Thickeners and thickened fluids have different storage requirements and are regulated in a particular manner.

General advice

Defining and identifying thickness of fluids and food for patients with swallowing difficulties

How fluid thickness and food texture are defined for patients with swallowing difficulties, and how to find the recommended level for a patient.

How to store thickeners

A Patient Safety Alert was issued in 2015 following an incident where a care home resident died after accidental ingestion of thickening powder that had been left within reach. It advised that whilst it is important that products remain accessible, all those involved in patient care need to be aware of the potential risks to patient safety.

Most thickening agents come in tubs, with easily removable lids. It could be considered best practice to store as per other medications, but at the very least out of reach of vulnerable patients.

How to store thickened fluids

Check the thickener container for any instructions of storage of thickened fluids.

Some (but not all) thickened fluids can be kept for 24 hours in a fridge and it may be practical to keep for use throughout the day.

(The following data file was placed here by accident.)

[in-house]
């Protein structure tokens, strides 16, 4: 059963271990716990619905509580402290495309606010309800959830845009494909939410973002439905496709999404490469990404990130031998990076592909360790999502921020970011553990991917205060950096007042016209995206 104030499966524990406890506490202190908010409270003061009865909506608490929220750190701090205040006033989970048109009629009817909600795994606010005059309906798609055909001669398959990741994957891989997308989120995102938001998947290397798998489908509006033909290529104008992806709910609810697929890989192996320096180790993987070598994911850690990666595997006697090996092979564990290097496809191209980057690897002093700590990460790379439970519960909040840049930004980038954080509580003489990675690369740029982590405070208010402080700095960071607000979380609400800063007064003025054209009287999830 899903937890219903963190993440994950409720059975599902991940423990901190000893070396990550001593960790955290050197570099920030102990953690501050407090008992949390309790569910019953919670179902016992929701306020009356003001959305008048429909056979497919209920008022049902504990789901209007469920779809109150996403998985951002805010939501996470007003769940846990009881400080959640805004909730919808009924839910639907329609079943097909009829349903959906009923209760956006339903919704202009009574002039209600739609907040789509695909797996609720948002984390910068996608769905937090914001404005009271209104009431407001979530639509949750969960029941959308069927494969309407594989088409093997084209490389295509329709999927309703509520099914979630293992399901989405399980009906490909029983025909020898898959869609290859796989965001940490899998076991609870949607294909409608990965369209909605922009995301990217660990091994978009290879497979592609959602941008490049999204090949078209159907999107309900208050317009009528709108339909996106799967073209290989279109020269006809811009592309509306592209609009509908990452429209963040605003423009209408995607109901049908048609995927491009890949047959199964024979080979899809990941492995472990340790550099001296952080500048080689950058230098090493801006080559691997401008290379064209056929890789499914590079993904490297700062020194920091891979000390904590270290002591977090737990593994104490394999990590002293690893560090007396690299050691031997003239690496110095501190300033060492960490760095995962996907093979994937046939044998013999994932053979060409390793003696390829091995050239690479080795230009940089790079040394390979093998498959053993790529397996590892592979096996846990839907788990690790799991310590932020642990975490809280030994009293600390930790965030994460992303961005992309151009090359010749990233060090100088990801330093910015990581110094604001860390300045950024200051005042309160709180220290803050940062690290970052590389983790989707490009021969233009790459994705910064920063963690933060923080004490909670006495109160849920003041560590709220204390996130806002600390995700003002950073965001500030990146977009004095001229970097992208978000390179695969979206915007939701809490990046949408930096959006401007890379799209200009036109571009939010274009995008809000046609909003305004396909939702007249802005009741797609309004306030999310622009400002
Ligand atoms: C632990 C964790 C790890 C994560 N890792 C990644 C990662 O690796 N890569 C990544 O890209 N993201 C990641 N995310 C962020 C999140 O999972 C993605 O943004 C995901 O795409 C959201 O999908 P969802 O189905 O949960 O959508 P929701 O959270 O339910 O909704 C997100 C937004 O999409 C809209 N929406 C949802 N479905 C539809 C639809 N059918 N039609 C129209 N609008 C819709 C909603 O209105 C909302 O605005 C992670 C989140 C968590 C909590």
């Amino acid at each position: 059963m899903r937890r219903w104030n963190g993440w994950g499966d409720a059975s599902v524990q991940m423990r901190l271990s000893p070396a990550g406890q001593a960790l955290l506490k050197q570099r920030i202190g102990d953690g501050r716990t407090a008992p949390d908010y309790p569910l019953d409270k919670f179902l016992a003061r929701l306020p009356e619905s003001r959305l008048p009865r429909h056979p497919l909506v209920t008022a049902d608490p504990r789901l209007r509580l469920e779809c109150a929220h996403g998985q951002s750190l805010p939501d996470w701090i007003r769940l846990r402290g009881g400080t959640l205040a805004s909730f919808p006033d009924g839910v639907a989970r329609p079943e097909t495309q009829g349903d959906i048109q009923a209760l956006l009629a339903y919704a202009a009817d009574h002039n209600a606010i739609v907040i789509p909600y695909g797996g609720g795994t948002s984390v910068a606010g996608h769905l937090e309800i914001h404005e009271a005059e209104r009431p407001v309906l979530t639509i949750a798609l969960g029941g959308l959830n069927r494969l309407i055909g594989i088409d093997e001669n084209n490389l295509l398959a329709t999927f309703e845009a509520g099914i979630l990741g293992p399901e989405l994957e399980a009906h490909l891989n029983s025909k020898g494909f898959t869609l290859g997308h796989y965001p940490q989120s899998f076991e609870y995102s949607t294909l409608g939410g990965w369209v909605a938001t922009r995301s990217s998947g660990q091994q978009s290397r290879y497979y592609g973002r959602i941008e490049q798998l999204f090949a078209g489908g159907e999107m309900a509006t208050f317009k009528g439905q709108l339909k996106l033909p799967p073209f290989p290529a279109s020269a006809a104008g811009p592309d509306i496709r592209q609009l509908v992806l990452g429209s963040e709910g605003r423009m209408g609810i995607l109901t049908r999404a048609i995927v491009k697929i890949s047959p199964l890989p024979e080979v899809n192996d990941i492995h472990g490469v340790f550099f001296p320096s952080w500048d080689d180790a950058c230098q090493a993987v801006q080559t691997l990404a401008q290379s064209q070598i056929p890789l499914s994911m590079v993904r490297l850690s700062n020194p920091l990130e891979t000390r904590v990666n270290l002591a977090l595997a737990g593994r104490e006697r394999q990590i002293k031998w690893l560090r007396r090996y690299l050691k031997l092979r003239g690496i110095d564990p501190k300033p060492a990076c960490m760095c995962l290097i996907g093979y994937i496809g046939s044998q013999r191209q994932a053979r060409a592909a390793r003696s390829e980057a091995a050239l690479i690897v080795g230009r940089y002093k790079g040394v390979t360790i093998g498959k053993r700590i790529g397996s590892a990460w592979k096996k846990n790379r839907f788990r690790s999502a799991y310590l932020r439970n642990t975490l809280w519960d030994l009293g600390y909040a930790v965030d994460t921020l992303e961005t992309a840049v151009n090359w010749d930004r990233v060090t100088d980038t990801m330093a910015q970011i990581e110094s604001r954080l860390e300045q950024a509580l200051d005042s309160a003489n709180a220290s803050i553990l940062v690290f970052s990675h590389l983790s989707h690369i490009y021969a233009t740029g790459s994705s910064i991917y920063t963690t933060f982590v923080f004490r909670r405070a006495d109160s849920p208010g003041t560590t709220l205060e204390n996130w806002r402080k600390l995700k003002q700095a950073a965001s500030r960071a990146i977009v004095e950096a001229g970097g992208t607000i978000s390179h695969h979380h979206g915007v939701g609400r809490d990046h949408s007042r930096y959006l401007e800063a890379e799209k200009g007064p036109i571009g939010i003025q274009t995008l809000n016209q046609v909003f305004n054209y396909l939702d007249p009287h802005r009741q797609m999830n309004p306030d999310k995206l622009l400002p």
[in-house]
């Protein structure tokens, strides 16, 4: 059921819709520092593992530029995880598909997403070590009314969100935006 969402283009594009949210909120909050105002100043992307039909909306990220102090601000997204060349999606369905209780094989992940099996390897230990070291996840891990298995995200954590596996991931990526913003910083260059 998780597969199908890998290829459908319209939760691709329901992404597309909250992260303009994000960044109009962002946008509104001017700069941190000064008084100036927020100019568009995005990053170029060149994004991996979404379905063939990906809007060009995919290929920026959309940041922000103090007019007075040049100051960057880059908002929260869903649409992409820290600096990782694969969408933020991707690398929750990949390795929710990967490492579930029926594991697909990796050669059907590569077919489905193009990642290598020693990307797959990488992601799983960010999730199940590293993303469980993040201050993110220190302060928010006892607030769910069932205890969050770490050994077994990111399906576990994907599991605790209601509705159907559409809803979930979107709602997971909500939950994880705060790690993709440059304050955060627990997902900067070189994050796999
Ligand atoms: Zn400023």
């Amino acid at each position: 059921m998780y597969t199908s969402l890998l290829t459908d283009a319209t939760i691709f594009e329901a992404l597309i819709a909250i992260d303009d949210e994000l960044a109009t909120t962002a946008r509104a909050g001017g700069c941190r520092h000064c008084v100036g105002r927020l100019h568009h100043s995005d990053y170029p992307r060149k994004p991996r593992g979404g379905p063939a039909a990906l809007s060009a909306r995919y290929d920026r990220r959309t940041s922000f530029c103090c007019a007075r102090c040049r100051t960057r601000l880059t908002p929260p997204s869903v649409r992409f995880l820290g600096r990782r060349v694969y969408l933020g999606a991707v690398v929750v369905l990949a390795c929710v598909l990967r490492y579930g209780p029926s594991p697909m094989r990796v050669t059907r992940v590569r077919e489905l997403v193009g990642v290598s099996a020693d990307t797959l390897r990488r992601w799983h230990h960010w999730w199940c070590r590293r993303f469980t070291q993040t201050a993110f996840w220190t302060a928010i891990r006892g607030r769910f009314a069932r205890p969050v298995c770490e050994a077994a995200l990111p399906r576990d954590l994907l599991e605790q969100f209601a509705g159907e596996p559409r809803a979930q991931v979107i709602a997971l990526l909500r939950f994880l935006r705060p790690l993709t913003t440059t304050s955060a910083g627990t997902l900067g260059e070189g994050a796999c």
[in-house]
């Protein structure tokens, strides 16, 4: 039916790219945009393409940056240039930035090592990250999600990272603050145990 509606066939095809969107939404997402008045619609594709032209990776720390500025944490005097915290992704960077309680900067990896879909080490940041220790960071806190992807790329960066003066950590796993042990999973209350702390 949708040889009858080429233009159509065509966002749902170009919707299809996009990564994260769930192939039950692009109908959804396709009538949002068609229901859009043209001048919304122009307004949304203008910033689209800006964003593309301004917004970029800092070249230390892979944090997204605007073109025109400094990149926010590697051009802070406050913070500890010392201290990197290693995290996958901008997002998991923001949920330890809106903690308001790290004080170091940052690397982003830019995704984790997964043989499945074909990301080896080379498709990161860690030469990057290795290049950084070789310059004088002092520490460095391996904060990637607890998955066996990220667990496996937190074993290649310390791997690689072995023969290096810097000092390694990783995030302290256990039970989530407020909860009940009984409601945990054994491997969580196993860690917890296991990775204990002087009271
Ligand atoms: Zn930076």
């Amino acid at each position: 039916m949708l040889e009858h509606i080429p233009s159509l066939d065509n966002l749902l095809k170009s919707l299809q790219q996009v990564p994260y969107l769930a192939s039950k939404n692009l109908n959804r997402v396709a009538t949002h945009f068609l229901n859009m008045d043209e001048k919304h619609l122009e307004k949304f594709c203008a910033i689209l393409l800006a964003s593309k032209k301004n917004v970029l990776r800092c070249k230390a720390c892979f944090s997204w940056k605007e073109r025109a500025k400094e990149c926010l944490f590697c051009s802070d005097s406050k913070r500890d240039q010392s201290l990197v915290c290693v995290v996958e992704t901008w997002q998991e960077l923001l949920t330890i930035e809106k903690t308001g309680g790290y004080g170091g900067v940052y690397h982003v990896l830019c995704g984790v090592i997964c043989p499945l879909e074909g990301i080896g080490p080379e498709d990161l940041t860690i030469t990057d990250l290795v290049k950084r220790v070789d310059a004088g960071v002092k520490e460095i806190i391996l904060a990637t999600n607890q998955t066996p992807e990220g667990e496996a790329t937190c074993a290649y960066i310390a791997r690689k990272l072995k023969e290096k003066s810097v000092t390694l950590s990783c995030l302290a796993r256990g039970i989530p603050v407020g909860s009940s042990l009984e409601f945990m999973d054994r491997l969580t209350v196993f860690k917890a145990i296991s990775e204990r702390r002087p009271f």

Label jugs of fluid clearly with the IDDSI Level and thickener used if storing jugs of thickened fluids in a shared fridge (e.g. care home).

Regulation of thickeners

Thickening agents are not licensed as medicines. Many are classed as Food for Special Medical Purposes (FSMPs) intended for the dietary management, under medical supervision, of individuals who suffer from dysphagia. The composition and labelling of FSMPs is regulated by the European Commission.

Specific advice

Thickening liquid medicines

Thickening liquid medicines should not be used routinely: it is difficult to check fluid consistency which can affect whether the medicine is swallowed safely.

Using thickeners of different types for patients with swallowing difficulties

Gum and starch based thickeners are available; drug-thickener interactions are possible and should be avoided.